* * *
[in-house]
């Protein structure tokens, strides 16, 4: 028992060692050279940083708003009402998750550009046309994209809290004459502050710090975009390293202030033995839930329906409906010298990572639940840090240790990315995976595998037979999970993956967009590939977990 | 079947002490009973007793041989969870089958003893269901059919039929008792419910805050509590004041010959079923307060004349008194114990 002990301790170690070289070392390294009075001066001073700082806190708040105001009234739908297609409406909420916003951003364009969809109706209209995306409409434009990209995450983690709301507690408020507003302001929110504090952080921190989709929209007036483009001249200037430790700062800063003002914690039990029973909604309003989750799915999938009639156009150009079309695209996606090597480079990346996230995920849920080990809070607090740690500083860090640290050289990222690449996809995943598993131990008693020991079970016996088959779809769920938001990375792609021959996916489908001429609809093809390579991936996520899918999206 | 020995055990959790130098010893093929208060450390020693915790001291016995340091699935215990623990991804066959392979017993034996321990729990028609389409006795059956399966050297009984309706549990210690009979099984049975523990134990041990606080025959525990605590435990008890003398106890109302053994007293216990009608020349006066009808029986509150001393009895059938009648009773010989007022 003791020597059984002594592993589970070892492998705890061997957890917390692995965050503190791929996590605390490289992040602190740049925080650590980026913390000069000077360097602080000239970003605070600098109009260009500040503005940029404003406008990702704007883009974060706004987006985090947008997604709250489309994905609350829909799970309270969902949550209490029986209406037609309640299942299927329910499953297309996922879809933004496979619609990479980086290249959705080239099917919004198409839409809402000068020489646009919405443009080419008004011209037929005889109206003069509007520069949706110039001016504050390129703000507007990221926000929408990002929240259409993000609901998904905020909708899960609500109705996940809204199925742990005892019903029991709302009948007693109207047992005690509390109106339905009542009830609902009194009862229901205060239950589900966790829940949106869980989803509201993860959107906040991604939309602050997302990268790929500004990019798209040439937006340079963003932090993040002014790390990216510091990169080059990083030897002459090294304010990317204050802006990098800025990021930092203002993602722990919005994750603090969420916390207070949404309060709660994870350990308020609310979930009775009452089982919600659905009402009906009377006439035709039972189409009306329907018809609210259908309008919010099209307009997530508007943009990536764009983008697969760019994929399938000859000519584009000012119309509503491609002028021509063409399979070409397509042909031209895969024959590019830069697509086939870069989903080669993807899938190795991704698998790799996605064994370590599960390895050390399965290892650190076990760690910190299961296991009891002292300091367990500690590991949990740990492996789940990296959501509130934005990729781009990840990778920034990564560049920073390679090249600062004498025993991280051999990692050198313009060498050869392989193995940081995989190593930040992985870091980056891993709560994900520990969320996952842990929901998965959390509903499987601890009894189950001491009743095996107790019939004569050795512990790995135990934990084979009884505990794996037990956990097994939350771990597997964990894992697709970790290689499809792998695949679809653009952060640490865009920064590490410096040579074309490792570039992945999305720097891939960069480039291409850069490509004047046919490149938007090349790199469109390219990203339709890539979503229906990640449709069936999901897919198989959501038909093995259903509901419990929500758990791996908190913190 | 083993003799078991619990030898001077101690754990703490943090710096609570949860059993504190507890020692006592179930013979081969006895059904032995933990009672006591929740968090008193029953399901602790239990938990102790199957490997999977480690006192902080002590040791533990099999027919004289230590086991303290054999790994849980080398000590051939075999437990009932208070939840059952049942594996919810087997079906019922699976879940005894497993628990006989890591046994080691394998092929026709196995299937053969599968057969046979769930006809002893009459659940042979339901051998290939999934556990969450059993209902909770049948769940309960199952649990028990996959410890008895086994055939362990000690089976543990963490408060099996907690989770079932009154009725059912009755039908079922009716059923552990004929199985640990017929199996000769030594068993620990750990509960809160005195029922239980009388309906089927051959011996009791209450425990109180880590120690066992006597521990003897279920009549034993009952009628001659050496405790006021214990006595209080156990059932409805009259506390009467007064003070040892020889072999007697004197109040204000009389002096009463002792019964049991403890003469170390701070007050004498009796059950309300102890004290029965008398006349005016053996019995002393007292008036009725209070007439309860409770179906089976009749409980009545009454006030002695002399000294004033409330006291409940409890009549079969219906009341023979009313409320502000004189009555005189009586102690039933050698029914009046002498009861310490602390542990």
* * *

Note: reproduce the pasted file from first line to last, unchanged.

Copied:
[in-house]
């Protein structure tokens, strides 16, 4: 028992060692050279940083708003009402998750550009046309994209809290004459502050710090975009390293202030033995839930329906409906010298990572639940840090240790990315995976595998037979999970993956967009590939977990 | 079947002490009973007793041989969870089958003893269901059919039929008792419910805050509590004041010959079923307060004349008194114990 002990301790170690070289070392390294009075001066001073700082806190708040105001009234739908297609409406909420916003951003364009969809109706209209995306409409434009990209995450983690709301507690408020507003302001929110504090952080921190989709929209007036483009001249200037430790700062800063003002914690039990029973909604309003989750799915999938009639156009150009079309695209996606090597480079990346996230995920849920080990809070607090740690500083860090640290050289990222690449996809995943598993131990008693020991079970016996088959779809769920938001990375792609021959996916489908001429609809093809390579991936996520899918999206 | 020995055990959790130098010893093929208060450390020693915790001291016995340091699935215990623990991804066959392979017993034996321990729990028609389409006795059956399966050297009984309706549990210690009979099984049975523990134990041990606080025959525990605590435990008890003398106890109302053994007293216990009608020349006066009808029986509150001393009895059938009648009773010989007022 003791020597059984002594592993589970070892492998705890061997957890917390692995965050503190791929996590605390490289992040602190740049925080650590980026913390000069000077360097602080000239970003605070600098109009260009500040503005940029404003406008990702704007883009974060706004987006985090947008997604709250489309994905609350829909799970309270969902949550209490029986209406037609309640299942299927329910499953297309996922879809933004496979619609990479980086290249959705080239099917919004198409839409809402000068020489646009919405443009080419008004011209037929005889109206003069509007520069949706110039001016504050390129703000507007990221926000929408990002929240259409993000609901998904905020909708899960609500109705996940809204199925742990005892019903029991709302009948007693109207047992005690509390109106339905009542009830609902009194009862229901205060239950589900966790829940949106869980989803509201993860959107906040991604939309602050997302990268790929500004990019798209040439937006340079963003932090993040002014790390990216510091990169080059990083030897002459090294304010990317204050802006990098800025990021930092203002993602722990919005994750603090969420916390207070949404309060709660994870350990308020609310979930009775009452089982919600659905009402009906009377006439035709039972189409009306329907018809609210259908309008919010099209307009997530508007943009990536764009983008697969760019994929399938000859000519584009000012119309509503491609002028021509063409399979070409397509042909031209895969024959590019830069697509086939870069989903080669993807899938190795991704698998790799996605064994370590599960390895050390399965290892650190076990760690910190299961296991009891002292300091367990500690590991949990740990492996789940990296959501509130934005990729781009990840990778920034990564560049920073390679090249600062004498025993991280051999990692050198313009060498050869392989193995940081995989190593930040992985870091980056891993709560994900520990969320996952842990929901998965959390509903499987601890009894189950001491009743095996107790019939004569050795512990790995135990934990084979009884505990794996037990956990097994939350771990597997964990894992697709970790290689499809792998695949679809653009952060640490865009920064590490410096040579074309490792570039992945999305720097891939960069480039291409850069490509004047046919490149938007090349790199469109390219990203339709890539979503229906990640449709069936999901897919198989959501038909093995259903509901419990929500758990791996908190913190 | 083993003799078991619990030898001077101690754990703490943090710096609570949860059993504190507890020692006592179930013979081969006895059904032995933990009672006591929740968090008193029953399901602790239990938990102790199957490997999977480690006192902080002590040791533990099999027919004289230590086991303290054999790994849980080398000590051939075999437990009932208070939840059952049942594996919810087997079906019922699976879940005894497993628990006989890591046994080691394998092929026709196995299937053969599968057969046979769930006809002893009459659940042979339901051998290939999934556990969450059993209902909770049948769940309960199952649990028990996959410890008895086994055939362990000690089976543990963490408060099996907690989770079932009154009725059912009755039908079922009716059923552990004929199985640990017929199996000769030594068993620990750990509960809160005195029922239980009388309906089927051959011996009791209450425990109180880590120690066992006597521990003897279920009549034993009952009628001659050496405790006021214990006595209080156990059932409805009259506390009467007064003070040892020889072999007697004197109040204000009389002096009463002792019964049991403890003469170390701070007050004498009796059950309300102890004290029965008398006349005016053996019995002393007292008036009725209070007439309860409770179906089976009749409980009545009454006030002695002399000294004033409330006291409940409890009549079969219906009341023979009313409320502000004189009555005189009586102690039933050698029914009046002498009861310490602390542990």